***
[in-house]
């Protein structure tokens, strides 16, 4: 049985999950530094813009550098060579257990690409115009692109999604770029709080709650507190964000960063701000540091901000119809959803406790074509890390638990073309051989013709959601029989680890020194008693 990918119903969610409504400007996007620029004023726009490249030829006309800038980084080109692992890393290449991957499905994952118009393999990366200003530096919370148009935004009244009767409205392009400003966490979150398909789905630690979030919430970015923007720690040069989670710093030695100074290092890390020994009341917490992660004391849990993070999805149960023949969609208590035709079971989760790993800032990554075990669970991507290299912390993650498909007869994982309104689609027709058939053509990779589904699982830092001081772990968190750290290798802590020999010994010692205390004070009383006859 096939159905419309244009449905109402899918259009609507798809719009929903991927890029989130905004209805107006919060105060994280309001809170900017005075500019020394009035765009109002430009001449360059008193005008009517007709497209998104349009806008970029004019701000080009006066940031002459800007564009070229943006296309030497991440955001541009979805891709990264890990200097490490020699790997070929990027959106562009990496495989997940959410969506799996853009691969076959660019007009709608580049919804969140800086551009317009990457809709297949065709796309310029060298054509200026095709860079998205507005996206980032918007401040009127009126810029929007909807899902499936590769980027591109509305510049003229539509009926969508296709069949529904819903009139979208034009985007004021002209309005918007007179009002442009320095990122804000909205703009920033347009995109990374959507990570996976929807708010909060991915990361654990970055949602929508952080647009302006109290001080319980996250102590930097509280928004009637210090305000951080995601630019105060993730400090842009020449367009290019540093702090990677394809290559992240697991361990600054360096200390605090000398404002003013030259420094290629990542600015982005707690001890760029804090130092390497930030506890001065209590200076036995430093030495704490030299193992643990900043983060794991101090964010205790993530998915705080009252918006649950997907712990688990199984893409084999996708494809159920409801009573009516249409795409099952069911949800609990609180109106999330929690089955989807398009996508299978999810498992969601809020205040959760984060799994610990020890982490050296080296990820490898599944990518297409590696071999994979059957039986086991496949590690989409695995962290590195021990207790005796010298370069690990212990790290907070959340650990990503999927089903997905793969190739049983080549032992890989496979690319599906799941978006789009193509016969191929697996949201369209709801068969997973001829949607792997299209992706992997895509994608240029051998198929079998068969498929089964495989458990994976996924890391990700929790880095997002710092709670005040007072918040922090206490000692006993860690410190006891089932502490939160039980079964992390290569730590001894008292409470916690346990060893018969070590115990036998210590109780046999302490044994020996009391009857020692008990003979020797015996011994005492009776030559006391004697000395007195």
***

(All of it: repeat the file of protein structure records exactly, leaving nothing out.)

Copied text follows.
[in-house]
């Protein structure tokens, strides 16, 4: 049985999950530094813009550098060579257990690409115009692109999604770029709080709650507190964000960063701000540091901000119809959803406790074509890390638990073309051989013709959601029989680890020194008693 990918119903969610409504400007996007620029004023726009490249030829006309800038980084080109692992890393290449991957499905994952118009393999990366200003530096919370148009935004009244009767409205392009400003966490979150398909789905630690979030919430970015923007720690040069989670710093030695100074290092890390020994009341917490992660004391849990993070999805149960023949969609208590035709079971989760790993800032990554075990669970991507290299912390993650498909007869994982309104689609027709058939053509990779589904699982830092001081772990968190750290290798802590020999010994010692205390004070009383006859 096939159905419309244009449905109402899918259009609507798809719009929903991927890029989130905004209805107006919060105060994280309001809170900017005075500019020394009035765009109002430009001449360059008193005008009517007709497209998104349009806008970029004019701000080009006066940031002459800007564009070229943006296309030497991440955001541009979805891709990264890990200097490490020699790997070929990027959106562009990496495989997940959410969506799996853009691969076959660019007009709608580049919804969140800086551009317009990457809709297949065709796309310029060298054509200026095709860079998205507005996206980032918007401040009127009126810029929007909807899902499936590769980027591109509305510049003229539509009926969508296709069949529904819903009139979208034009985007004021002209309005918007007179009002442009320095990122804000909205703009920033347009995109990374959507990570996976929807708010909060991915990361654990970055949602929508952080647009302006109290001080319980996250102590930097509280928004009637210090305000951080995601630019105060993730400090842009020449367009290019540093702090990677394809290559992240697991361990600054360096200390605090000398404002003013030259420094290629990542600015982005707690001890760029804090130092390497930030506890001065209590200076036995430093030495704490030299193992643990900043983060794991101090964010205790993530998915705080009252918006649950997907712990688990199984893409084999996708494809159920409801009573009516249409795409099952069911949800609990609180109106999330929690089955989807398009996508299978999810498992969601809020205040959760984060799994610990020890982490050296080296990820490898599944990518297409590696071999994979059957039986086991496949590690989409695995962290590195021990207790005796010298370069690990212990790290907070959340650990990503999927089903997905793969190739049983080549032992890989496979690319599906799941978006789009193509016969191929697996949201369209709801068969997973001829949607792997299209992706992997895509994608240029051998198929079998068969498929089964495989458990994976996924890391990700929790880095997002710092709670005040007072918040922090206490000692006993860690410190006891089932502490939160039980079964992390290569730590001894008292409470916690346990060893018969070590115990036998210590109780046999302490044994020996009391009857020692008990003979020797015996011994005492009776030559006391004697000395007195």